The free-response questions are graded by readers chosen from around the country for their familiarity with the AP Program. Each free-response question is read and scored with the reader providing the score on a 0-to-4 (0 being the lowest and 4 the highest) scale. The free-response questions are scored on the basis of the statistical knowledge and communication the student used to answer the question. The statistical knowledge criteria include identifying the important concepts of the problem and demonstrating statistical concepts and techniques that result in a correct solution of the problem. The communication criteria include an explanation of what was done and why, along with a statement of conclusions drawn. Once the free-response questions have been graded by all of the readers, the scores are converted. The open-ended questions count as 75% of the free-response score; the investigative-task question counts as 25%.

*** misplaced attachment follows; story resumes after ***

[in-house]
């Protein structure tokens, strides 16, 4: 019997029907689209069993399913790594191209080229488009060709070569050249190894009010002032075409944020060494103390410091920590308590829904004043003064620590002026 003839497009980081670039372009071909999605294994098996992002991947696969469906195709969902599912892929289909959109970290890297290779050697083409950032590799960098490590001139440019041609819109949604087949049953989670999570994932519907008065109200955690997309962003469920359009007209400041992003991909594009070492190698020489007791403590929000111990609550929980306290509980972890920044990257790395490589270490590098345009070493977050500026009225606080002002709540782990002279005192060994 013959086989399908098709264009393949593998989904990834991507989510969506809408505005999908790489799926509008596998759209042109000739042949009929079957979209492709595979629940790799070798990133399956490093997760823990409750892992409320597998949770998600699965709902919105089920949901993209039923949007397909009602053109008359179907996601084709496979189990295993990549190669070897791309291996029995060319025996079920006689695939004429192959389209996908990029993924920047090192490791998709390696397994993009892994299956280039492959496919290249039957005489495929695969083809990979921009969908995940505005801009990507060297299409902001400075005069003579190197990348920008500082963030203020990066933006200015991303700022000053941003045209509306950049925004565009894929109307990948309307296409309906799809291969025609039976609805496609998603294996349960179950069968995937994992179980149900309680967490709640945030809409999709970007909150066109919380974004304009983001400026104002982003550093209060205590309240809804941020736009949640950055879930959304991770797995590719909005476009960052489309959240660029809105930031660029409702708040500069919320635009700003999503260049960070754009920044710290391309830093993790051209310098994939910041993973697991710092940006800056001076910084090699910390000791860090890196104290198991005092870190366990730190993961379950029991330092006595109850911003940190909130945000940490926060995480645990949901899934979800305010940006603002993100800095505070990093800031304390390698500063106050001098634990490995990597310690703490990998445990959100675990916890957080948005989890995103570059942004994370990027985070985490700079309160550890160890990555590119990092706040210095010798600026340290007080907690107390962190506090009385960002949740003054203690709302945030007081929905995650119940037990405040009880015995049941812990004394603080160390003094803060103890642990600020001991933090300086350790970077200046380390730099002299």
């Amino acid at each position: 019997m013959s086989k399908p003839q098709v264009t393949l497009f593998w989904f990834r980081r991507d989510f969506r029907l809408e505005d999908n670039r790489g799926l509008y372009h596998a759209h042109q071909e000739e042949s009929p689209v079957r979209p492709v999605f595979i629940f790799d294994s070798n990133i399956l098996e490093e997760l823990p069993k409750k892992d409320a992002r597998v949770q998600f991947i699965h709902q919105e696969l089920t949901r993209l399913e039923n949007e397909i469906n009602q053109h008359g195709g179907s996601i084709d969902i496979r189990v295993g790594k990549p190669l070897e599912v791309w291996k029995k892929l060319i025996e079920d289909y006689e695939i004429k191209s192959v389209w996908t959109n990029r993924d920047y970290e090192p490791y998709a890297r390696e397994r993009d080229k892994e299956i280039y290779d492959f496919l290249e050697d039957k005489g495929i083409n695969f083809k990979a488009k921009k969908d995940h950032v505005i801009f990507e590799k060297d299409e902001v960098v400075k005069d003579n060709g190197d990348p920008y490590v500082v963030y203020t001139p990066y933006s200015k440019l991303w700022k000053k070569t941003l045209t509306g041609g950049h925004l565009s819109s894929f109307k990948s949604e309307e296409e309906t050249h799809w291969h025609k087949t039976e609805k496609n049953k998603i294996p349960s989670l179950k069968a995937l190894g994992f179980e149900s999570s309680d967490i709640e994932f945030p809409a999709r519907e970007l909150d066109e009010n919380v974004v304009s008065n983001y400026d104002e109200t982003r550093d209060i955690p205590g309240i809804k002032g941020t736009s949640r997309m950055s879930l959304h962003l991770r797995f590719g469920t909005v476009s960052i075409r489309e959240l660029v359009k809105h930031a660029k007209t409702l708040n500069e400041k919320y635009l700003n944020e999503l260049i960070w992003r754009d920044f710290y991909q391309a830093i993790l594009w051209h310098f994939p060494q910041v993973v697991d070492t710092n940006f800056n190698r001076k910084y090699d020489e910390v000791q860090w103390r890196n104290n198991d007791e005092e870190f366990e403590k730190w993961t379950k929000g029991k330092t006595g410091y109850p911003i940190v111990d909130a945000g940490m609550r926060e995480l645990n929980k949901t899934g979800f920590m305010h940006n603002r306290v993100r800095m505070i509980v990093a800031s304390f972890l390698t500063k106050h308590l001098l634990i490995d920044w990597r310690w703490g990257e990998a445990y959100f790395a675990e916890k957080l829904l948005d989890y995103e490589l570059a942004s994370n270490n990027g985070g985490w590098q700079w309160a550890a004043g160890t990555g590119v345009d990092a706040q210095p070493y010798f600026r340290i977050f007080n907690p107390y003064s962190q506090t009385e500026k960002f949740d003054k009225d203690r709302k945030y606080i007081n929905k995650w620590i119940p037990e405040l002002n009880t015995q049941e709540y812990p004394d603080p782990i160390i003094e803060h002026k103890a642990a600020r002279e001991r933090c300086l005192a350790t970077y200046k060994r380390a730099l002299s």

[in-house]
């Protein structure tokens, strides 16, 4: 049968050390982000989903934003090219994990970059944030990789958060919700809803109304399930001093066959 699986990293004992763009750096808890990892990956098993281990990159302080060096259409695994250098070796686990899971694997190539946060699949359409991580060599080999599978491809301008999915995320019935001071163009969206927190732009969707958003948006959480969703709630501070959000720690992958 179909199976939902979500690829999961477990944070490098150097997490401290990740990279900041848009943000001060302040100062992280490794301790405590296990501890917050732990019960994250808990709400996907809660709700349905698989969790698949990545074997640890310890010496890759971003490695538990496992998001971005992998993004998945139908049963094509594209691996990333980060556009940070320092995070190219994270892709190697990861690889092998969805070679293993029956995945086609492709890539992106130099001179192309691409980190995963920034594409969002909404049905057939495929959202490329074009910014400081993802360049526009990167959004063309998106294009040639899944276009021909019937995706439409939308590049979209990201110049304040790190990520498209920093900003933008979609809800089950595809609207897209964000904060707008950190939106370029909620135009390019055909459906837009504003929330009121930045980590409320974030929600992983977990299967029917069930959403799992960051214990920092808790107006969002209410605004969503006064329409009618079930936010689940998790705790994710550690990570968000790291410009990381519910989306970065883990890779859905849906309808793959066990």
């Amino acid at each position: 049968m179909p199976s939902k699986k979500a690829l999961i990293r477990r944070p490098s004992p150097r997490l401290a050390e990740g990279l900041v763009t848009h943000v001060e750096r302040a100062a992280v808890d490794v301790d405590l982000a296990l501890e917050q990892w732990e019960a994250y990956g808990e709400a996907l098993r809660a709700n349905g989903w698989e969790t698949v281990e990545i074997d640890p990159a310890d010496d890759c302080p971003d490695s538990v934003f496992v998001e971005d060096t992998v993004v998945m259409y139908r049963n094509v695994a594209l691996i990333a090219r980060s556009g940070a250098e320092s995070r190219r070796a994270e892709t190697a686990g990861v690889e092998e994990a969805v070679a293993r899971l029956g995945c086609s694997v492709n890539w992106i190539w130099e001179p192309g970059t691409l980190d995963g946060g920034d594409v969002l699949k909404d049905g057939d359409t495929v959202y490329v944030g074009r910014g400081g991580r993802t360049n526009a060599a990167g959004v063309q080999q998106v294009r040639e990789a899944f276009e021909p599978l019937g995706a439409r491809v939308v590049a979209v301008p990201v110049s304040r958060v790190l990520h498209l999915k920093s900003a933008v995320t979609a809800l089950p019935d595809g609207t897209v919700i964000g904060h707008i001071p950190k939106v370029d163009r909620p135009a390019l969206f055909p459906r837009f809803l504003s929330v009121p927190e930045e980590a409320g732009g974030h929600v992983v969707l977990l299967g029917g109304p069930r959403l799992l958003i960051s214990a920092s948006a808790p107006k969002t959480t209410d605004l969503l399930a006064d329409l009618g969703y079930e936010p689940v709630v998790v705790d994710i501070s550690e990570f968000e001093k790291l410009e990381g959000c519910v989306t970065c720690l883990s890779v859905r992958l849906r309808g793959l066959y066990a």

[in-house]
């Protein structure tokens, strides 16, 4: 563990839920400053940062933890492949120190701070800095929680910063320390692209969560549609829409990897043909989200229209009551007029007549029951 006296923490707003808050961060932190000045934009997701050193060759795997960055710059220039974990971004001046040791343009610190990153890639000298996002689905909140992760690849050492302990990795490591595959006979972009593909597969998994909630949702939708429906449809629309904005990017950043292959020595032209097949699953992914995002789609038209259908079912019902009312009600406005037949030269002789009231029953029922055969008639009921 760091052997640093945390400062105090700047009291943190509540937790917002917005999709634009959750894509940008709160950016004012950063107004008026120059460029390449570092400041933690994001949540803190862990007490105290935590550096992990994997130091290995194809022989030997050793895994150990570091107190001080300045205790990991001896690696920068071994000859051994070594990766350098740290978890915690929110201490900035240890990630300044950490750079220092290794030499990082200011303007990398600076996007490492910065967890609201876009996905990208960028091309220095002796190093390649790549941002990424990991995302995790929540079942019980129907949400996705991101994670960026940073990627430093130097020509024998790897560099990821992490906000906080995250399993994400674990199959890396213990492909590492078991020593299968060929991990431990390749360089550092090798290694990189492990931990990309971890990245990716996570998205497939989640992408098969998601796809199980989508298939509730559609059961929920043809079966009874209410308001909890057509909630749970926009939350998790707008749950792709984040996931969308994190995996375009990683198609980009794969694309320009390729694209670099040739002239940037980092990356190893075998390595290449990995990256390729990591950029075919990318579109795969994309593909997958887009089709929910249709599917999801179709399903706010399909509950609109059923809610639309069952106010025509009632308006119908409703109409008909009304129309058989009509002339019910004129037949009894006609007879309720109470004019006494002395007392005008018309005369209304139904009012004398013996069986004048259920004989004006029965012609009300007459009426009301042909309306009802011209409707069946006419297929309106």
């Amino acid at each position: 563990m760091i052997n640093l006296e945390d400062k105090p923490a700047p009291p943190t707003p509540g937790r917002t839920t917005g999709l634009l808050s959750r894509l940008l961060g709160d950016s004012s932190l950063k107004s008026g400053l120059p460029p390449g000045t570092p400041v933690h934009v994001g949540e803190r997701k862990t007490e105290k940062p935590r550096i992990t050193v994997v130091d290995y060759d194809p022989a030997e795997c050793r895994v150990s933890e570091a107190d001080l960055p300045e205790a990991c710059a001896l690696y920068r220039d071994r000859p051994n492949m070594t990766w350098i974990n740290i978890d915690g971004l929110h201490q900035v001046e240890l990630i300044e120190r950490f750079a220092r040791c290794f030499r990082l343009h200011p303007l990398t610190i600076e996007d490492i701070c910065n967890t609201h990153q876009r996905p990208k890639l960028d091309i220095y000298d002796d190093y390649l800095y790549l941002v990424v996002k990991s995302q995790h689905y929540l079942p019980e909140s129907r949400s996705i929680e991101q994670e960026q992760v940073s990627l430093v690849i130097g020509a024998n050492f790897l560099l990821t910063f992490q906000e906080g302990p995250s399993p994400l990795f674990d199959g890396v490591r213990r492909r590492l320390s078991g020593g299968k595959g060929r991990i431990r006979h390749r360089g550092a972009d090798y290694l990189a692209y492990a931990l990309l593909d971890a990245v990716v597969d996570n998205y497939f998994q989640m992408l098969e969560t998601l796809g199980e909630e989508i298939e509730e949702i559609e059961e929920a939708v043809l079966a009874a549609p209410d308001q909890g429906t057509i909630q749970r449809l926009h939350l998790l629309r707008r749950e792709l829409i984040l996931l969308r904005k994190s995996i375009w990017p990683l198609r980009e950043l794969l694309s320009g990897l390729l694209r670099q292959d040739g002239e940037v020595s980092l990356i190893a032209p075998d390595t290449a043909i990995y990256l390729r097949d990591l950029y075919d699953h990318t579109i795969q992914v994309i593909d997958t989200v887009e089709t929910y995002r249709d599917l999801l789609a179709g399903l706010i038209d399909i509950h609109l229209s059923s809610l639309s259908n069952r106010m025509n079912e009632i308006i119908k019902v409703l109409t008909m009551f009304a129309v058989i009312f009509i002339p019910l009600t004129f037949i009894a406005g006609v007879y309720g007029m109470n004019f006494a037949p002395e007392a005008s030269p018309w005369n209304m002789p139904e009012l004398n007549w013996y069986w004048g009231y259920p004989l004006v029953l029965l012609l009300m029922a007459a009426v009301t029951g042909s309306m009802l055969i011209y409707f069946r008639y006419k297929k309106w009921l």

Scoring the Multiple-Choice Section
For the multiple-choice section, use the following formula to calculate your raw score:
Note: Do not include unanswered questions in the formula.
Scoring the Free-Response Questions
For the free-response section, use the following formula to calculate your raw score:
The Composite Score
To obtain your composite score, use the following method:
Your score on the multiple-choice section and your grade on the free-response section are combined and converted to the program’s 5-point scale:
5—extremely well-qualified 2—possibly qualified
4—well-qualified 1—no recommendation
Most colleges grant students who earn at least a “3” college credit and/or advanced placement. You should check with your school guidance office about specific college requirements.
Studying for Your AP Examination
It is never too early to start studying. The earlier you begin, the more time you will have to sharpen your skills. Do not procrastinate! Cramming is not an effective way to study, since it does not allow you the time needed to learn the test material.